Skip to main content

Planning for uncertainty

Mondays are always a day for looking forward to the week to come. I see eight online meetings of one sort or another and know there will be have been others added by Friday.

Suggestions from some quarters that we need to be physically in Edinburgh to hold anybody to account are the most manifest rubbish I have heard for some time. Taking time out of members' diaries to expend on travel, in my case twelve to fourteen hours a week, is the political equivalent of eating cardboard to assuage hunger. An action to generate the appearance of our being busy but without any of the value.

That isn't to say that I don't miss being Parliament. Of course I do. But that feeling is a selfish one based on my missing the banter of the corridor, the canteen, the coffee lounge. Missing human "contact".

So; to the real business of the week.

As we ever do, we shall be probing Ministers for weaknesses in their plans. Yes, even those of us who support the Government, as I do, shall be doing that. Because I want the Government to do even better and it's my job, and earnest desire, to find the best in their plans and encourage them to focus on that.

We supporters of the Government have to be their most rigorous critics. That is to use the word in its original Greek sense. Criticism was at the heart of their philosophy. The very word critic comes from the Greek kritikós (κριτικός) and means a person who offers reasoned judgment or analysis, value judgment, interpretation or observation.

Like anyone in politics, I have never had to seek criticism of my words or actions. Comes with the territory. But seek it I do.

I have a view of my weaknesses. Objective analysis might conclude that my view is incomplete. Having recognised that I still strive for personal perfection without having yet reached it, I seek the assistance of those around me.

I have written over the last couple of days about how I work with my interns and am focussed on their personal development. In the first week and after I have delivered the first speech which they have written for me, I solicit criticism from them.

I ask them to compare the words I spoke with the words they provided. To identify where any of my omissions may have weakened, or strengthened, the argument. And how additions have affected the message.

They are invited to view the video recording of my speaking. And to identify opportunities for improvement in my "stagecraft".

Mostly they find the idea of picking holes in the actions of their "boss", someone about five decades older than they are, quite daunting. But being able to mentor, encourage and criticise a staff member with more experience, more years, than they have, will be part of their future if they are to become one of tomorrow's leaders.

And yet, I rarely fail to receive a constructive and useful suggestion from the exercise. I don't always take the advice. But then advisors advise; those who receive the advice decide. Sound familiar? It's what any mature politician will say.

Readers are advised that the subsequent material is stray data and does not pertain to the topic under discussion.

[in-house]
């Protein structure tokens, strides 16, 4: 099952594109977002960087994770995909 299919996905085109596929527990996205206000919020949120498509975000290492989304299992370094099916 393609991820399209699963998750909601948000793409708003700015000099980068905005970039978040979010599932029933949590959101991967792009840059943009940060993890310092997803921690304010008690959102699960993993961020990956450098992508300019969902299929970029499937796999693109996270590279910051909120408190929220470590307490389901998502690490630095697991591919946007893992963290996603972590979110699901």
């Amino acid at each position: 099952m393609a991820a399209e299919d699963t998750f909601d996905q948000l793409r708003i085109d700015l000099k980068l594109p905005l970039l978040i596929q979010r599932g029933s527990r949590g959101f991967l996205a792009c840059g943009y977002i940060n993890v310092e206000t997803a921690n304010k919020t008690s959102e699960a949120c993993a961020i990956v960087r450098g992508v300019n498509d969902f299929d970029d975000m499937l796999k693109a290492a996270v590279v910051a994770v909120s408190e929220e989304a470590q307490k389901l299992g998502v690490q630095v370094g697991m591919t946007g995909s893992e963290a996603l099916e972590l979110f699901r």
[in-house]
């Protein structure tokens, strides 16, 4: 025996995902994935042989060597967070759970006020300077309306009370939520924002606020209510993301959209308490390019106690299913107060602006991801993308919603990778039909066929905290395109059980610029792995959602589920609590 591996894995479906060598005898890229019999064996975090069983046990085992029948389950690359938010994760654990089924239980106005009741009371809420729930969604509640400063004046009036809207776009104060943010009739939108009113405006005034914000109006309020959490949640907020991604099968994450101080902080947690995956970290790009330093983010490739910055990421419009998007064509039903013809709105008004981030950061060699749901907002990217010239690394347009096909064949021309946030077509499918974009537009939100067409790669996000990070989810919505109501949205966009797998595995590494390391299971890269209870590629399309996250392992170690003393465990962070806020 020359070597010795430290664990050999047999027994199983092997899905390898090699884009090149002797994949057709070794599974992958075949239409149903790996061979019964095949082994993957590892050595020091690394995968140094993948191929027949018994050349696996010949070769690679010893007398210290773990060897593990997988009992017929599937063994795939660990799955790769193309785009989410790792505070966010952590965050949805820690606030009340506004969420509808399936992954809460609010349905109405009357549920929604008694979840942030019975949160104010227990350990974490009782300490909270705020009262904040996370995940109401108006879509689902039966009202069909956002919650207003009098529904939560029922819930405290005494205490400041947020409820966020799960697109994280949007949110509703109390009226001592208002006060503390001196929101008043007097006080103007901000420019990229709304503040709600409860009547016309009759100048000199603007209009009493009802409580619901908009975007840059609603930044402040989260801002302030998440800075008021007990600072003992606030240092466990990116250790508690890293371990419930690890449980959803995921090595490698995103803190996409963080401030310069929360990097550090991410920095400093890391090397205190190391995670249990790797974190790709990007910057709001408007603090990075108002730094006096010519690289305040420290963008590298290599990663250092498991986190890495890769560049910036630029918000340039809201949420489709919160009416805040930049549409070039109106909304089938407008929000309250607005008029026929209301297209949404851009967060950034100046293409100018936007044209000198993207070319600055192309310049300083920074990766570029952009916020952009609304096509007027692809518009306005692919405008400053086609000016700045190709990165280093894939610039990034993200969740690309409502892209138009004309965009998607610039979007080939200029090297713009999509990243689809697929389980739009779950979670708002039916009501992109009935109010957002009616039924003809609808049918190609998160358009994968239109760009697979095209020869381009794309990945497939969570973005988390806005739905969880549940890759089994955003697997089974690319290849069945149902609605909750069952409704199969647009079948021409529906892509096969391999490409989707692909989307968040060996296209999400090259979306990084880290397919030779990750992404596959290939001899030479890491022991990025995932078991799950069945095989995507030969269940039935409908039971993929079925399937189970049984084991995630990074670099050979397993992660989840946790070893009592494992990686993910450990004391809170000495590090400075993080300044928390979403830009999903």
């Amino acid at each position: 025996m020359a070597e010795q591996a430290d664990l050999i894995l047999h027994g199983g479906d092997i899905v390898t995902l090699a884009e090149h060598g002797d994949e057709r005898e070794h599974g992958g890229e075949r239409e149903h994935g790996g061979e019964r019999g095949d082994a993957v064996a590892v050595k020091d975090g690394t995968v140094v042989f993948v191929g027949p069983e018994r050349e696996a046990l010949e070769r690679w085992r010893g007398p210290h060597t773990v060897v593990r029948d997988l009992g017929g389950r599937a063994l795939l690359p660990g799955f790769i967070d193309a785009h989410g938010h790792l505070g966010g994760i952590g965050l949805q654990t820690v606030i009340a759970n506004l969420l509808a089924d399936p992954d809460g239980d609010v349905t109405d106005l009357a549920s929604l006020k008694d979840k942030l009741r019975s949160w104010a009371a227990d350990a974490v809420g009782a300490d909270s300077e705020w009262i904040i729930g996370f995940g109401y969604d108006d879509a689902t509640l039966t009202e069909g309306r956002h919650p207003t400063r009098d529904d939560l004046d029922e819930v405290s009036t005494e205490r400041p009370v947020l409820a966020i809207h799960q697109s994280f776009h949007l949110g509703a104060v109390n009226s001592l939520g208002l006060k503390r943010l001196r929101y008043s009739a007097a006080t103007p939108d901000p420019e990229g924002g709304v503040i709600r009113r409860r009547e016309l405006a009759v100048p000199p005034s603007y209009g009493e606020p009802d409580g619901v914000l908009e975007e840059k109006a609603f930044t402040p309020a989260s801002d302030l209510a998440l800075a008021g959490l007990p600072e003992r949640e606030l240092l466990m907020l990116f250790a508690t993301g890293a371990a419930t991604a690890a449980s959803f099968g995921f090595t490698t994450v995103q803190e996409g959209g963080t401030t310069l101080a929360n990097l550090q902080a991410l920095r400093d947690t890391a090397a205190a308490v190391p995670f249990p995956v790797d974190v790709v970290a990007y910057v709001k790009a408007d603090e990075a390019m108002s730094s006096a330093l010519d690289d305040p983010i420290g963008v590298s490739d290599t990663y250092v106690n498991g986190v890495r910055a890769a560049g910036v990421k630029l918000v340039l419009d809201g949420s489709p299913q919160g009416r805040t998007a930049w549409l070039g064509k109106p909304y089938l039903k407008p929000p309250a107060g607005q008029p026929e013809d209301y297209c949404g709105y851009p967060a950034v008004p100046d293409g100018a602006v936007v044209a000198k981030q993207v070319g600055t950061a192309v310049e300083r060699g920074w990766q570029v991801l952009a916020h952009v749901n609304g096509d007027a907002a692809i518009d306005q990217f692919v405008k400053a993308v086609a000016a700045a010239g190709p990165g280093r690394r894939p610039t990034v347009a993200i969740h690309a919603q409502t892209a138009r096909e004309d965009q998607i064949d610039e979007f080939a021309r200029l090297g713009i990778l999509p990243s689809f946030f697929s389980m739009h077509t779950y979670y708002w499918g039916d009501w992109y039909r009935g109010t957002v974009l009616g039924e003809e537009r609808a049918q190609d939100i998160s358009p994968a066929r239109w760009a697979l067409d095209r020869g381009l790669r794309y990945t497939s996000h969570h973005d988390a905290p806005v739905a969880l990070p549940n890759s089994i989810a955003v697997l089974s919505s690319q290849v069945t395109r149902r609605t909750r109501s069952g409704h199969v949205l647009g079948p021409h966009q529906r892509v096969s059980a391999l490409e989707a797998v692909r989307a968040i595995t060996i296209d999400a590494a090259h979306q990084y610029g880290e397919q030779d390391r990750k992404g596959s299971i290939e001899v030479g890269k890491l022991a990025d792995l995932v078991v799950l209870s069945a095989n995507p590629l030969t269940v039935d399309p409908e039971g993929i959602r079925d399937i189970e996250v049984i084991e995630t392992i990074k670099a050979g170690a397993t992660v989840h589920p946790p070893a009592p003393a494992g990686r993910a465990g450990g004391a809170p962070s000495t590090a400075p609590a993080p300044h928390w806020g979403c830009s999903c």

I go on, as I do with all my staff, to describe what I believe to be my weaknesses and solicit their assistance in avoiding adverse impacts that derive from them.

I have a weakness, as almost all of us do, for avoiding some tasks. My spouse could assist with a list, perhaps a long list, here. Of the many things on my desk, some seem magically to slide sideways until they are out of sight. And to escape any meaningful attention.

In particular, I hate making phone calls. Indeed I am probably on the verge of being phobic about it. So my staff will often put the time for a phone call into my diary. Then come into my office, dial the number and hand me the phone. They are finding life quite difficult just now. Haven't seen any of them since mid-March.

So for this, and other perpetually postponed tasks, we have a mechanism we have agreed - the "bully" list. If it appears that I am being dilatory about something, they threaten me with their adding it to the bully-list. And then they do. And they move responsibility for "bullying" me around the group until I finally give in and do it.

But the bottom line is that it an agreed process that means when a member of staff has to draw my shortcomings to my attention it is within a framework I have asked for. That protects the member of staff from grumpiness that may derive from their actions. And protects me from (some of) my imperfections.

I seek to include my interns in the list of licenced bullies. Most don't believe it until they begin to see it in operation. And then move to be the most vigorous of its proponents.

So when Michael Russell comes before the COVID-19 Committee meeting this week, our vigorous questioning is to help him.

I recall in 1971 when I first took my Institute of Advanced Motorists test that I thanked the examiner for his criticism after his de-brief at the end. He immediately denied that he was criticising my performance. It's a shame that so many people see criticism as a negative thing. It's actually a force for good. That's how the Greeks saw it 2,000 years ago.